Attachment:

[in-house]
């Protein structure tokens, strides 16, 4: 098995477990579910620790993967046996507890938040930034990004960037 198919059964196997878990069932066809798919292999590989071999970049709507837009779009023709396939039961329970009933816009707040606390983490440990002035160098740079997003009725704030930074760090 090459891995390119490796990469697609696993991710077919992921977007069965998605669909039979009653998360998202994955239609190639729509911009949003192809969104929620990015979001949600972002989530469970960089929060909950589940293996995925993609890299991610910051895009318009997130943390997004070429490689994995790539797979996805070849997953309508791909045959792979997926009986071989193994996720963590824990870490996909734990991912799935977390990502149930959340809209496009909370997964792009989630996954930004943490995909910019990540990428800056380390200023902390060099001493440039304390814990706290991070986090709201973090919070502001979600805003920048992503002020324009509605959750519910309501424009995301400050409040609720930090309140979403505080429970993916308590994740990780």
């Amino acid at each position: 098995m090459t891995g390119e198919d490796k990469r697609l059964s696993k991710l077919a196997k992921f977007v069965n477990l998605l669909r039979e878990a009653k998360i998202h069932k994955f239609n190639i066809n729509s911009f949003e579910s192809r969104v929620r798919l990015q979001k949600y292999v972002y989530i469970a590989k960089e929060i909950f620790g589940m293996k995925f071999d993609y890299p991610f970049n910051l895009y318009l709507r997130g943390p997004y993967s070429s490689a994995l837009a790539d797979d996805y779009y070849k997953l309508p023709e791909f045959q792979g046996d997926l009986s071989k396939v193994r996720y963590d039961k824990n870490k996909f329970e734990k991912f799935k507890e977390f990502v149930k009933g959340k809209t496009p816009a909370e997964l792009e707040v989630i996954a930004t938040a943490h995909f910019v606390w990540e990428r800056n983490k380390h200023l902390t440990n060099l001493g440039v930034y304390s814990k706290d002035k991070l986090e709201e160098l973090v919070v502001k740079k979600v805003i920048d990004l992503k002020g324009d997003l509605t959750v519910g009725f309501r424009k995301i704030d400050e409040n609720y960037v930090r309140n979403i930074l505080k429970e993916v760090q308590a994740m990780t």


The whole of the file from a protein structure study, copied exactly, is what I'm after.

[in-house]
């Protein structure tokens, strides 16, 4: 098995477990579910620790993967046996507890938040930034990004960037 198919059964196997878990069932066809798919292999590989071999970049709507837009779009023709396939039961329970009933816009707040606390983490440990002035160098740079997003009725704030930074760090 090459891995390119490796990469697609696993991710077919992921977007069965998605669909039979009653998360998202994955239609190639729509911009949003192809969104929620990015979001949600972002989530469970960089929060909950589940293996995925993609890299991610910051895009318009997130943390997004070429490689994995790539797979996805070849997953309508791909045959792979997926009986071989193994996720963590824990870490996909734990991912799935977390990502149930959340809209496009909370997964792009989630996954930004943490995909910019990540990428800056380390200023902390060099001493440039304390814990706290991070986090709201973090919070502001979600805003920048992503002020324009509605959750519910309501424009995301400050409040609720930090309140979403505080429970993916308590994740990780």
């Amino acid at each position: 098995m090459t891995g390119e198919d490796k990469r697609l059964s696993k991710l077919a196997k992921f977007v069965n477990l998605l669909r039979e878990a009653k998360i998202h069932k994955f239609n190639i066809n729509s911009f949003e579910s192809r969104v929620r798919l990015q979001k949600y292999v972002y989530i469970a590989k960089e929060i909950f620790g589940m293996k995925f071999d993609y890299p991610f970049n910051l895009y318009l709507r997130g943390p997004y993967s070429s490689a994995l837009a790539d797979d996805y779009y070849k997953l309508p023709e791909f045959q792979g046996d997926l009986s071989k396939v193994r996720y963590d039961k824990n870490k996909f329970e734990k991912f799935k507890e977390f990502v149930k009933g959340k809209t496009p816009a909370e997964l792009e707040v989630i996954a930004t938040a943490h995909f910019v606390w990540e990428r800056n983490k380390h200023l902390t440990n060099l001493g440039v930034y304390s814990k706290d002035k991070l986090e709201e160098l973090v919070v502001k740079k979600v805003i920048d990004l992503k002020g324009d997003l509605t959750v519910g009725f309501r424009k995301i704030d400050e409040n609720y960037v930090r309140n979403i930074l505080k429970e993916v760090q308590a994740m990780t």